In the current coalition talks, there's support for the introduction of national referendums. That would increase public interest in politics, say some - others say the wrong people could profit.
An unexpected coalition has arisen in Germany between two parties which normally never see eye to eye on anything. The Christian Social Union (CSU), Bavarian sister party to Chancellor Angela Merkel's Christian Democrats, and the Social Democratic party (SPD) are proposing that there should be more opportunity to use plebiscites and referendums in Germany.
Of course they don't agree on everything: the CSU wants to allow the people to vote "if an issue involves German payments at the EU level," while the SPD goes further. It would allow voters to reverse laws which have already been passed, although it would require a million signatures on a petition before such a referendum could take place.
The Social Democrats have also adopted direct democracy in their own party, and they'll be seeking the approval of their membership for the coalition agreement before they're prepared to sign it.
The Christian Democrats reject the idea of federal referendums out of hand, but Michael Efler, spokesman for a German organization called "Mehr Demokratie" ("More Democracy"), thinks that, as the three parties negotiate a coalition agreement, there could be movement on the issue.
"The CDU is strongly opposed," says Efler, "but if the other two remain firm, something might be possible."
Referendums in the news
Everyone is interested in referendums right now, since the people of Munich and three other Bavarian towns rejected proposals in early November (10.11.2013) to let their area compete for the 2022 Winter Olympics. Their decision shocked the local politicians, who were mostly in favor, but Efler was impressed: what he found interesting was "that the people did not let themselves be impressed by a strong 'Yes' campaign." The people thought it was too risky and they voted accordingly.
More Democracy lobbies for more opportunities for people to decide directly. Germany is a representative democracy, in which the people vote for their representatives, who then decide for themselves how they vote. It's possible to hold referendums at state and local level, although they are not often used, but there is no provision for asking the people at federal level.
Efler thinks that more is needed: "I don't think that elections are enough for most people to be able to express their political wishes," he says. "Even if you vote for a political party, that doesn't mean that you agree with all their positions on individual issues."
'The people are not happy with their parties'
Those who support the idea of referendums say that it increases the democratic awareness of the citizens.
"Citizens are increasingly dissatisfied with their representative organizations, especially with the parties," says Frank Decker, a political scientist at the University of Bonn. "They want other means of participation." That's why there's increasing support for direct democracy, and Decker is convinced that it would increase satisfaction with the political system: "There's reliable scientific information which says that, where such possibilities are available, people's satisfaction with the political system is greater."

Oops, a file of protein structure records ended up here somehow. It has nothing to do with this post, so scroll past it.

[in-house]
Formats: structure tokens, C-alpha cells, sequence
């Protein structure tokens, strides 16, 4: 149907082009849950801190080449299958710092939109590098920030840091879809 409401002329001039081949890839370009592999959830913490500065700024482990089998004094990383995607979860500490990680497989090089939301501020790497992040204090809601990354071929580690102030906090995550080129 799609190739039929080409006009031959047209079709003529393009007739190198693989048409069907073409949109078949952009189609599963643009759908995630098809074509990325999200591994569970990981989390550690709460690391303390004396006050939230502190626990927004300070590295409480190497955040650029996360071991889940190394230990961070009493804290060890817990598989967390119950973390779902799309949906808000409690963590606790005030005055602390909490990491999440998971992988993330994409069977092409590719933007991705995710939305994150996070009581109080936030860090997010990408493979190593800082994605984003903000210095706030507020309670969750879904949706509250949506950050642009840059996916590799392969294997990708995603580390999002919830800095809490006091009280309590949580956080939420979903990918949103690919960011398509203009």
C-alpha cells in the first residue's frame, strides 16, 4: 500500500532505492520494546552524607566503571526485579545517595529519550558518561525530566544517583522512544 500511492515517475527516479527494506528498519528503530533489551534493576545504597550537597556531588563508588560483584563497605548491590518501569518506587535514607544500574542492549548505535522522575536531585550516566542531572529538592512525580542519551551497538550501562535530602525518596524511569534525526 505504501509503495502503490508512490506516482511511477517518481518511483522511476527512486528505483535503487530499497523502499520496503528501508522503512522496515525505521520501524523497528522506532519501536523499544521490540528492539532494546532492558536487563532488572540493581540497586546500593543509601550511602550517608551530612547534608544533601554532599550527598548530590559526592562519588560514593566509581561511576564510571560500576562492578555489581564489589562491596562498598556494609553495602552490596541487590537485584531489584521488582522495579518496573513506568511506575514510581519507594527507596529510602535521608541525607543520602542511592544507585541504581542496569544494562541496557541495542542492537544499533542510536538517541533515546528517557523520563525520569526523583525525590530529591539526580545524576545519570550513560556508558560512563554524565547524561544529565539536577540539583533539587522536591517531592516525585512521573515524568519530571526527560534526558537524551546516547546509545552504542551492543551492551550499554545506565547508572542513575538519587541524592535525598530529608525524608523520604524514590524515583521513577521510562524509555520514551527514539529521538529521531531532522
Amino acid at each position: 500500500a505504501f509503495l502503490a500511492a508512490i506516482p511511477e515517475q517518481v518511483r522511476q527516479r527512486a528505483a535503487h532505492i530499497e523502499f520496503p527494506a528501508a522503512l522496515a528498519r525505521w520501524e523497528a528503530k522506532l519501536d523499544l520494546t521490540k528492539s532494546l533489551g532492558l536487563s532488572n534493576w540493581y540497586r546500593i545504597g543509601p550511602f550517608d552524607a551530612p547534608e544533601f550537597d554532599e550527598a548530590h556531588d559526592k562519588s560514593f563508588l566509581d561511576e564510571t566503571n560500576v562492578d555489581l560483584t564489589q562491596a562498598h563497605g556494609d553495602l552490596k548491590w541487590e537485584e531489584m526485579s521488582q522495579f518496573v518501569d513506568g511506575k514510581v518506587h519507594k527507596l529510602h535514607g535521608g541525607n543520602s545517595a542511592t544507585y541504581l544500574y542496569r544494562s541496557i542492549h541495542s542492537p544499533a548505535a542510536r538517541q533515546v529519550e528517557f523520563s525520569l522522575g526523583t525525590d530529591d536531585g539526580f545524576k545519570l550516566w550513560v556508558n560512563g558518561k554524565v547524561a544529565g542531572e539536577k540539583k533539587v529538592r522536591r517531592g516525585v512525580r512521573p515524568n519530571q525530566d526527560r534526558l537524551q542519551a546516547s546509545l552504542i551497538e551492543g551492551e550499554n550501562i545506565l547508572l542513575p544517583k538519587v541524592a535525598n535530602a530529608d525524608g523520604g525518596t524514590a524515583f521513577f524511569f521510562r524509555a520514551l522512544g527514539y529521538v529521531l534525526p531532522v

But there are risks, especially where people can decide whether they want to vote on a law, since, says Decker, that would stop the government from being able to govern. Whenever the opposition was unhappy with a law, it could try to mobilize the voters against it: "I ask myself whether the Agenda 2010 and Hartz laws [which reformed the German welfare system] could have gone through. People would certainly have started a campaign against them."
Decker has an example which serves as a warning: California. He says there's a "referendum industry" there, run by organizations which pull together campaigns for specific interest groups. He argues that such political decisions are by no means representative, but "merely in the interest of well-organized political minorities."
Hard work studying legal texts
Direct democracy requires citizens to study the law closely before they vote, to see what the consequences will be. That's not easy - in their spare time alongside work, family and the stress of daily life - but Elfer is optimistic and thinks most people will manage it.
But Decker doesn't approve of referendums at the federal level: "Direct democratic procedures make sense at the lower levels, where people are directly affected." That applied to the Winter Olympics referendum. There are many other Olympic sites where the people were never asked, and they're still having to live with the consequences of bad decisions.